By Danielle Wagner, news correspondent

Miranda Prasad, a third-year finance and management information systems student, biked more than 800 miles across the Pacific Northwest this summer as a participant in Bike & Build’s Drift West program. The organization works to create and provide access to affordable housing options across the country.

The News asked Prasad about her experience biking from Portland to Bellingham, Wash., completing service projects on the way

Huntington News:  How did you first hear about Bike & Build?

Miranda Prasad: I was at a little party in my apartment and a mutual friend was telling me about what he did last summer. I was really interested. Every summer, I try to do something involving travel and volunteering, and I was really looking to get into biking more. When he told me about the coastal trip, I knew it was for me. I had never been to the Pacific Northwest, and this short three-week program in August was perfect and didn’t get in the way of classes. I was on co-op until July, but I still wanted to use my time before school started well.

HN:  What is the Bike & Build program?

MP: Bike & Build is pedaling for affordable housing. They have eight cross-country trips and two coastal trips [each year]. I had to raise $3,000 for my program, which paid for my trip costs and went toward four different [areas of my choosing]. I had to train for biking because our trip was 16 days biking and five days helping build affordable housing units and doing administrative work or anything else needed.

HN: How did you get involved?

MP: After I heard about it, I signed up and applied. Once I was accepted, I had specific research I had to do about affordable housing in America. Every few weeks, we had to answer emails about our analysis on what we researched. I volunteered at a specific affordable housing project in my hometown in New Jersey. I also spent 16 hours working with Habitat for Humanity. On the trip, I also got to pick which projects I wanted to work on.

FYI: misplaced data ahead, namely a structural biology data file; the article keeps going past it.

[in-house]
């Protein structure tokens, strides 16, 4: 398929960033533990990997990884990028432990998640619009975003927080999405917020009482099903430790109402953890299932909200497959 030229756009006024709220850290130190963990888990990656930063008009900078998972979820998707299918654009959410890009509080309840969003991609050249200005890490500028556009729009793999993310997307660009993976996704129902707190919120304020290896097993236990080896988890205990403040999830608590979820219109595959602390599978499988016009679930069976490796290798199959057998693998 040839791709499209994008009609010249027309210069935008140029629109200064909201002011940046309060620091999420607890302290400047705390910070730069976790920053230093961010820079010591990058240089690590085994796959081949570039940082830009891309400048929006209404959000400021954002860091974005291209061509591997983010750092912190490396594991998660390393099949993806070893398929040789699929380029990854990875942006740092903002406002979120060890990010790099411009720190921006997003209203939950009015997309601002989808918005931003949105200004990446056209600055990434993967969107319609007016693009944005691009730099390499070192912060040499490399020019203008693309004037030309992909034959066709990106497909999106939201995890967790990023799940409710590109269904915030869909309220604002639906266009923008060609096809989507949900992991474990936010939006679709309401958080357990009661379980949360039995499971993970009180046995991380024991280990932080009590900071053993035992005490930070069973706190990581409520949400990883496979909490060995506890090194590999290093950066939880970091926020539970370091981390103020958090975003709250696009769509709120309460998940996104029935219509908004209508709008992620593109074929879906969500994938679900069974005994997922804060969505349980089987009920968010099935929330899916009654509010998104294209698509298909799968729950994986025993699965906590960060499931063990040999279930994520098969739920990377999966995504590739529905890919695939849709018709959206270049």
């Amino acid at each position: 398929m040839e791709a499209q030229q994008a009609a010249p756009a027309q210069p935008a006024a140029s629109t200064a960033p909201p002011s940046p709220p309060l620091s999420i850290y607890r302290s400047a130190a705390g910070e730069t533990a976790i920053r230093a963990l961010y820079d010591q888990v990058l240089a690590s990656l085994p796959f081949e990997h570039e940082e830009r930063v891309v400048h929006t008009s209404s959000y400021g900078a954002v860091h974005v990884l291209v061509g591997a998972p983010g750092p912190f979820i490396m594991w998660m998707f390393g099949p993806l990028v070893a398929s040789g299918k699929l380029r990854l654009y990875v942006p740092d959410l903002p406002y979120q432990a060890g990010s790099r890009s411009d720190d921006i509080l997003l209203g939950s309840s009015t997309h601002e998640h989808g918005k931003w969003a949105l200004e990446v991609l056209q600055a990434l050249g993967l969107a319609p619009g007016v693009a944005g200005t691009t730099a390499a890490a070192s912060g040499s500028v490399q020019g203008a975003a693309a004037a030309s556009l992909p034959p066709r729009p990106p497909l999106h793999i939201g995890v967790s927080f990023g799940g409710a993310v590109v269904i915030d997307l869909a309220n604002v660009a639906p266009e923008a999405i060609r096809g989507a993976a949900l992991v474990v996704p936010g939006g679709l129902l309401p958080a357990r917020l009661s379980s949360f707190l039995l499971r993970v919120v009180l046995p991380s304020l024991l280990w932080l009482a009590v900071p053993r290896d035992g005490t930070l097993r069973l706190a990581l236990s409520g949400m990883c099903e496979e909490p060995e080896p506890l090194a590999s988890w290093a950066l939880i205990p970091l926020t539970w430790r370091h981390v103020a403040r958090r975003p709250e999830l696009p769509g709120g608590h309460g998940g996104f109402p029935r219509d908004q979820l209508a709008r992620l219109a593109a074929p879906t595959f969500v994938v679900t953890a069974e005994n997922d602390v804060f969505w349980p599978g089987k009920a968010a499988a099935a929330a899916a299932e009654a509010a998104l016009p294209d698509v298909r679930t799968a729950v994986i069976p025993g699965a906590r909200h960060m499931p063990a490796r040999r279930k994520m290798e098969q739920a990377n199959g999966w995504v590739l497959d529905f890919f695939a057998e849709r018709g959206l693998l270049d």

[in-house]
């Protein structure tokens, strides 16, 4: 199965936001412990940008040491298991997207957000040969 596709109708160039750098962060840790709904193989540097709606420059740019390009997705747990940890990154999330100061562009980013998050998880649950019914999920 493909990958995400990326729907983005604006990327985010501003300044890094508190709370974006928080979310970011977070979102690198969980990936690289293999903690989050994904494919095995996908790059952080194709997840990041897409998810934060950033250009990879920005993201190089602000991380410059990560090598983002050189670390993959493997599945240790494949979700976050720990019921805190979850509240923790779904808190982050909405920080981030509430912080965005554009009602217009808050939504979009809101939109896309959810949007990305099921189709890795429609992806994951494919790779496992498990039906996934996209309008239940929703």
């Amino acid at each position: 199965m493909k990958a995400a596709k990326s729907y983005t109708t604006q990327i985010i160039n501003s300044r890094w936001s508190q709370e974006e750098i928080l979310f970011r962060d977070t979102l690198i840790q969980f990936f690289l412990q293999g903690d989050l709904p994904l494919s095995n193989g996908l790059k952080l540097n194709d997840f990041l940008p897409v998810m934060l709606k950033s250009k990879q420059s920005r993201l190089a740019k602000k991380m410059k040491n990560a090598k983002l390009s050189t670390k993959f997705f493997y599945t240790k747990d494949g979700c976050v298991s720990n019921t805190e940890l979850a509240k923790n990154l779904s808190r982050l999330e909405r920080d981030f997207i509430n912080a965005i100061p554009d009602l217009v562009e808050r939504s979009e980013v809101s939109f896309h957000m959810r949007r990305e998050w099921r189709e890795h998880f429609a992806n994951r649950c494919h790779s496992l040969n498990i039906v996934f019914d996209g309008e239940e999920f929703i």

HN: What were the projects that you worked on?

MP: We stopped at five different places along the way, in five different towns. We worked on different projects for each one. One day in Aberdeen, Wash. we painted the entire outside of one of the affordable housing units. In another place, there was another unit that had to be completely refinished on the inside. We put primer and paint on the inside and prepared it for a new family to move into. We worked in the Habitat for Humanity re-store. One day we worked with the homeless  youth. Another day we basically just finished their garden and then cleaned the entire inside of their house.

HN:  What were the hardest parts of the summer?

MP: The terrain of thePacific Northwest – lots of mountains. On our hardest day, we climbed Mt. Rainier, the largest mountain in Washington. Sixty miles uphill and only 24 miles on flat or descending terrain. We spent 12 hours biking, covered more than 9,000 feet in elevation and biked almost 100 miles. The view was amazing and absolutely beautiful it was one of the best days of my life.

HN:  What were the most rewarding parts?

MP: Seeing how every single host we stayed with, whether it was a family, church or local community group, was so generous and passionate about affordable housing and wanted to accommodate us in any way because they liked what we were doing. It was so refreshing to see that type of humanity [because] we normally don’t in such a big city. Next year will be even more amazing because of the people we met and the connections we built through our hosts.

HN: Have you continued your work with affordable housing back in Boston?

MP: I haven’t specifically reached out to an organization in Boston, although I have done research on affordable housing here. There’s a big campaign in the Mission Hill area because a lot of people are being displaced from the area. The housing prices have gone up with college kids moving in, and they are forced to move to Dorchester to find housing they can afford; that move is hurting a lot of people.

HN: How are you bringing your experience back to school with you?

MP: I bike everywhere I can – I love to bike. I’m trying to spread it to all my friends. When I go home to New Jersey, I continue to volunteer with my affordable housing connections, and I made some ties there.

Photo courtesy Miranda Prasad